'I wish it could actually count': Mock vote primes elementary and high school students for election
More than 1 million grade schoolers across Canada able to participate in Student Vote Canada 2019
They may be too young to vote, but that doesn't mean students at Michael Power/St. Joseph High School aren't keeping up with the upcoming federal election.
"A lot of young people are politically engaged to begin with," says Enrico Cumbo, a teacher at the school in Etobicoke, Ont. "There's a sense of issues — they're not quite clear what it is, but the curiosity to know a bit more is in itself worthwhile."
In his critical thinking class, Cumbo doesn't teach from a textbook. Instead, he lets his students drive the conversation on election issues such as misinformation.
"It's extremely important, I think, in teaching to take your students seriously, no matter what the age is," he said, in order to get them to open up and have a serious discussion. "If you start at that base, and then we can talk about issues."
Cumbo's approach is resonating with his students.
"Politics can usually be seen as a sort of messy subject to talk about in casual conversation," said Denise San Juan, a student in Cumbo's class.
"Having these discussions in class and having an open-minded safe area to discuss these things without any judgment ... is a really good place to start."
While Cumbo's students won't legally be able to vote in the federal election, they're participating in a mock election being held across the country called Student Vote Canada 2019.
Student Vote is organized by CIVIX, a civic education charity, and runs parallel to the federal election.
More than 1 million elementary and secondary students at 9,500 schools across Canada are able to cast ballots in the mock federal election between Oct. 15 and 18.
"The idea is to have them start to understand what it means to be a citizen and to participate as a citizen before they're of voting age," said Taylor Gunn, president of CIVIX.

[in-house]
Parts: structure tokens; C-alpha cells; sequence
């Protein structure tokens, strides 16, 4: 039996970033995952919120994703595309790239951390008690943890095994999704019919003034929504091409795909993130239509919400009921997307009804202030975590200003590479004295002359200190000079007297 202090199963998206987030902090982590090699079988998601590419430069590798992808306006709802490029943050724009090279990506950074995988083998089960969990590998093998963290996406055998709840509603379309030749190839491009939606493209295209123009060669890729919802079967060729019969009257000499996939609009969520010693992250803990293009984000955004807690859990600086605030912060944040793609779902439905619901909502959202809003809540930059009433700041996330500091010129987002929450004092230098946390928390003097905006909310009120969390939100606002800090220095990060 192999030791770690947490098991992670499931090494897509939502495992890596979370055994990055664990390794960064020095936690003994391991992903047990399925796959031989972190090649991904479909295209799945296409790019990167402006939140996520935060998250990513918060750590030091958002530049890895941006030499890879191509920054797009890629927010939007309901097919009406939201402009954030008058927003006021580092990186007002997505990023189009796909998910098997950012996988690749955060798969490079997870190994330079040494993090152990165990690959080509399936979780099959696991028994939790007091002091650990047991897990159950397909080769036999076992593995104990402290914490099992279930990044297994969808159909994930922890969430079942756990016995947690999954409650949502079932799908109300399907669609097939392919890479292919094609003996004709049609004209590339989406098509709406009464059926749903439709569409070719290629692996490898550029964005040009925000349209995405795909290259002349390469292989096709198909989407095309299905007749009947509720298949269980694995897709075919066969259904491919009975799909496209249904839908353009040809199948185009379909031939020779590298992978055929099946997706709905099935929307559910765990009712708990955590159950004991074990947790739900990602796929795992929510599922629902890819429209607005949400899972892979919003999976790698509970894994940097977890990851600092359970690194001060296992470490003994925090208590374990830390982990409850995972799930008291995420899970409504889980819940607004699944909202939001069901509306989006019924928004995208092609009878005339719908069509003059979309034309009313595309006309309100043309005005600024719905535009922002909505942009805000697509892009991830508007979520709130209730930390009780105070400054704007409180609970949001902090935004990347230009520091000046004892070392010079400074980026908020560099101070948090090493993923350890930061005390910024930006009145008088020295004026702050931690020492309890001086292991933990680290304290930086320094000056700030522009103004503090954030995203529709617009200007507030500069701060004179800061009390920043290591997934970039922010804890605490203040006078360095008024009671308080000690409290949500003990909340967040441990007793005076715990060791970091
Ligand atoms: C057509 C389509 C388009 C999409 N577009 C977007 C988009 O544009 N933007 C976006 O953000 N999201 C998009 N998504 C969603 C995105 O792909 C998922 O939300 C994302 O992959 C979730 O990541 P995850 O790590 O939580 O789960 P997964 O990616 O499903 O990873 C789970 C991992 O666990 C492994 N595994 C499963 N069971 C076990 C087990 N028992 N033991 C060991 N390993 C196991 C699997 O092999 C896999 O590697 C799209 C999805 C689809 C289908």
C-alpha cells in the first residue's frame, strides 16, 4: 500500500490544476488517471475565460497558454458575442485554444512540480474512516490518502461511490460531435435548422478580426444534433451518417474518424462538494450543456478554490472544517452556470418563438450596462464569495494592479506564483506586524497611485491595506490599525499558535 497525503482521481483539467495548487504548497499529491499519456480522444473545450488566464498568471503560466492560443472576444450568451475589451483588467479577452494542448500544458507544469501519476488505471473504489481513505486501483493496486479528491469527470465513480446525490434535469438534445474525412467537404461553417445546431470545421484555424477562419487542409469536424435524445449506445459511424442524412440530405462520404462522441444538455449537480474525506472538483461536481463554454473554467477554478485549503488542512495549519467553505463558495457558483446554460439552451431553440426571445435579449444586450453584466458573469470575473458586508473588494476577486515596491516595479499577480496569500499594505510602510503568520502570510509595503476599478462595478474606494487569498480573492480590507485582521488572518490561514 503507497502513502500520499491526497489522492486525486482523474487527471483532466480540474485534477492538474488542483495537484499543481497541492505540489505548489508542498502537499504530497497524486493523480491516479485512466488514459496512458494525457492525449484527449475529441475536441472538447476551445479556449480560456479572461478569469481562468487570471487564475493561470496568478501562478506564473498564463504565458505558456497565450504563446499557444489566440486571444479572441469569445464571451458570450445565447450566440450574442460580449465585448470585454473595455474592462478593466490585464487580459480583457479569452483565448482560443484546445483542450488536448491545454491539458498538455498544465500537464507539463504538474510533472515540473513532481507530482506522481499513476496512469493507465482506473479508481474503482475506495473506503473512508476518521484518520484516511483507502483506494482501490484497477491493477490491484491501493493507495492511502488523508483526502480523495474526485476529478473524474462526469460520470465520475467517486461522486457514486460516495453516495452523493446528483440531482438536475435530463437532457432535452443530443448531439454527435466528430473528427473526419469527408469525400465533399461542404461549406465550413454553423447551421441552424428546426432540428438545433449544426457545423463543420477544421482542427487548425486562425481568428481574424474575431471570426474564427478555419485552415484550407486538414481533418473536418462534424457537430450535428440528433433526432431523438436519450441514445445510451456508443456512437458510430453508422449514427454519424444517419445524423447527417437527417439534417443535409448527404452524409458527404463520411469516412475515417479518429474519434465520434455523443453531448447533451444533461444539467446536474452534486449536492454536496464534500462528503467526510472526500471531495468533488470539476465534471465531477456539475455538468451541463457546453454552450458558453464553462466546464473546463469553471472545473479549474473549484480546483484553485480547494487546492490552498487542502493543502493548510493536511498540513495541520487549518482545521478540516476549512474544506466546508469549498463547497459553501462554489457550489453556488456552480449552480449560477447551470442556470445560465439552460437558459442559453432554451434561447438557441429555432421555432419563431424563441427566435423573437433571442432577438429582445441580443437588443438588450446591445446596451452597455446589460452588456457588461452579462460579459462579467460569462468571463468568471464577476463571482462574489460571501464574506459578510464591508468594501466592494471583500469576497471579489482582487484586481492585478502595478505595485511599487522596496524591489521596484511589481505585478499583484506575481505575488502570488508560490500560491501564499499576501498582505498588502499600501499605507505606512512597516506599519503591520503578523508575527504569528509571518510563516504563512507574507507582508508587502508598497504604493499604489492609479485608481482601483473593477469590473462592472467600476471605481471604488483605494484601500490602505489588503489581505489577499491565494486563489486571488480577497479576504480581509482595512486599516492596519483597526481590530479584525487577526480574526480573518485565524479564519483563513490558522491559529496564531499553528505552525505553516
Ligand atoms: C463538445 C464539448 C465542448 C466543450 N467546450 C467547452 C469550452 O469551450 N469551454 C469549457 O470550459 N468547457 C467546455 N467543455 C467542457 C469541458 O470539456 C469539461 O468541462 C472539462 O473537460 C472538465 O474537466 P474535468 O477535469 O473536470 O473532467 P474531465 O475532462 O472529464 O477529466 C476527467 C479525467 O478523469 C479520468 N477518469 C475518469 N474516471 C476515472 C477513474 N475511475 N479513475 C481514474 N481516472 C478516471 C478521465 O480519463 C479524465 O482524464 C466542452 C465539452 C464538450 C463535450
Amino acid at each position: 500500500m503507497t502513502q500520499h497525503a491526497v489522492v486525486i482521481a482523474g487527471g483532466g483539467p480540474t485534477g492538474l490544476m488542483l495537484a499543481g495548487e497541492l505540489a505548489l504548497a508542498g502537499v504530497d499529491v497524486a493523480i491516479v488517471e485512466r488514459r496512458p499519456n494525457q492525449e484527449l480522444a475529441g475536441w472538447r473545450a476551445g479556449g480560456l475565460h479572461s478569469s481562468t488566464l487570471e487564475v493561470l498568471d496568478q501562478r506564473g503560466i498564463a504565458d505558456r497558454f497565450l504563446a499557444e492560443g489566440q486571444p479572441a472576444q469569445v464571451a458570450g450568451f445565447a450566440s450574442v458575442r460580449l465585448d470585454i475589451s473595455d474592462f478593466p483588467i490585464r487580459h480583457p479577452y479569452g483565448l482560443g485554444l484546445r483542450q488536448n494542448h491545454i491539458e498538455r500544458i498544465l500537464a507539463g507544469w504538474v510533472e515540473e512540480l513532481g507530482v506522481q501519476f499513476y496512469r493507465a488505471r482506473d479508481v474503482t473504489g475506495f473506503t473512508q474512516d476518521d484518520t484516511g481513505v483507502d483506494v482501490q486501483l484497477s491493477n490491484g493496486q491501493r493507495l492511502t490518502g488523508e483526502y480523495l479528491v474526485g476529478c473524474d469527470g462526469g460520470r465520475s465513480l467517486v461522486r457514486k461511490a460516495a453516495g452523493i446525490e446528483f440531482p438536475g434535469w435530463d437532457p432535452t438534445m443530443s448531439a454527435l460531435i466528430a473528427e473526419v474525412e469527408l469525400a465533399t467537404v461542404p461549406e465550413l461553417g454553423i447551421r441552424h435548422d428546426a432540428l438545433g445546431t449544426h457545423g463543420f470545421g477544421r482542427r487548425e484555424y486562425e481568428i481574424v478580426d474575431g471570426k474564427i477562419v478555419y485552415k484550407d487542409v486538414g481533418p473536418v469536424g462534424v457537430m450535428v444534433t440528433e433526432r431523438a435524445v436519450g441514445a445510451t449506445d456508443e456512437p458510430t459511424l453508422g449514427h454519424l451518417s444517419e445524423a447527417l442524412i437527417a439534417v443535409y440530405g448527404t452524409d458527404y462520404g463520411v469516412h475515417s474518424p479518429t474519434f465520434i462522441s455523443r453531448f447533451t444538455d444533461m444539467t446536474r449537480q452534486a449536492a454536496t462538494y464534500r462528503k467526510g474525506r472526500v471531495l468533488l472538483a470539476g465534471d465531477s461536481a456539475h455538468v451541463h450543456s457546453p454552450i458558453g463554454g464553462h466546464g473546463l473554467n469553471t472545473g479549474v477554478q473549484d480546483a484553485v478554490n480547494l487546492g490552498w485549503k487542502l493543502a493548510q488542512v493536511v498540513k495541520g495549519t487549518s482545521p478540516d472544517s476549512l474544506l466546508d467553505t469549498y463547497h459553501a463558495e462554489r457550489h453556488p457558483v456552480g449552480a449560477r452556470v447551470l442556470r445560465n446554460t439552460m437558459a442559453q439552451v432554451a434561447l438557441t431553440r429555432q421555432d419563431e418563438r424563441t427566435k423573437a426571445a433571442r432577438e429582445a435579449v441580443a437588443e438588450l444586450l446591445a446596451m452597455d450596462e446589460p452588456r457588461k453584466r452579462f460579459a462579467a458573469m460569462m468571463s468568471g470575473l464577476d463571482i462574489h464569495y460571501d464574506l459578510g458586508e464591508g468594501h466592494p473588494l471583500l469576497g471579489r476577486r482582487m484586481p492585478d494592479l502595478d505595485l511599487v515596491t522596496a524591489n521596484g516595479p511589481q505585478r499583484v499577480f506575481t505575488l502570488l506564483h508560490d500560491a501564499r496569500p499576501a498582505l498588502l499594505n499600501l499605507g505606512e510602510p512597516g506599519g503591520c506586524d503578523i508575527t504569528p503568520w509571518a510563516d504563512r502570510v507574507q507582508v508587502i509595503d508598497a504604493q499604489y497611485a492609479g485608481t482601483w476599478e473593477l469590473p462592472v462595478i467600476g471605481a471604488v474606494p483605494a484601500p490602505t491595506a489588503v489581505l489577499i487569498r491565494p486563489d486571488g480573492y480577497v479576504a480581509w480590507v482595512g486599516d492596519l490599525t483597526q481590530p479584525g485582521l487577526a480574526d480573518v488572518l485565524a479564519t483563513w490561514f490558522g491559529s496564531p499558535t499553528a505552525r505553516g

Aside from Student Vote, CIVIX also provides classrooms with tools to help students get informed about politics before they cast their mock ballots.
"We have a special youth edition of Vote Compass made for students and teachers in classrooms," said Gunn.
The tool allows students to find out where they stand on the political spectrum, and what the key election issues are.
In addition, students can use a website called Pollenize to learn more about various party platforms and the promises made by the political parties.
This year's Student Vote is the sixth mock vote held in conjunction with a federal election.
"When we started, there could've been some teachers that maybe put [together] a class or two before their kids voted," said Gunn.
"Now it's regular for teachers to tell us how confident they are that their kids know more about the election and the issues and the candidates than their parents."
Votes in the student mock election will be counted over the weekend and the results released on Student Vote's website when the federal election's official polls close Monday night.
'I wish it could actually count'
The goal of getting young people interested in exercising their democratic rights at the polls seems to be working. Students participating in the mock vote at Michael Power/St. Joseph High School told CBC News that they're eager to cast ballots in the real Canadian federal election.
"[Voting] is empowering for sure … but knowing that it doesn't truly count is kind of a letdown for us," said Angela Bilic. "I wish it could actually count, to let our voices be heard."
The Grade 12 student's enthusiasm about the electoral process is exactly what Cumbo wants to hear from his students.
"To me, what matters is that the school … becomes a bridge for these kids going out and understanding what it means to be a Canadian," Cumbo said.
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With files from Andrew Chang and Nicole Brewster-Mercury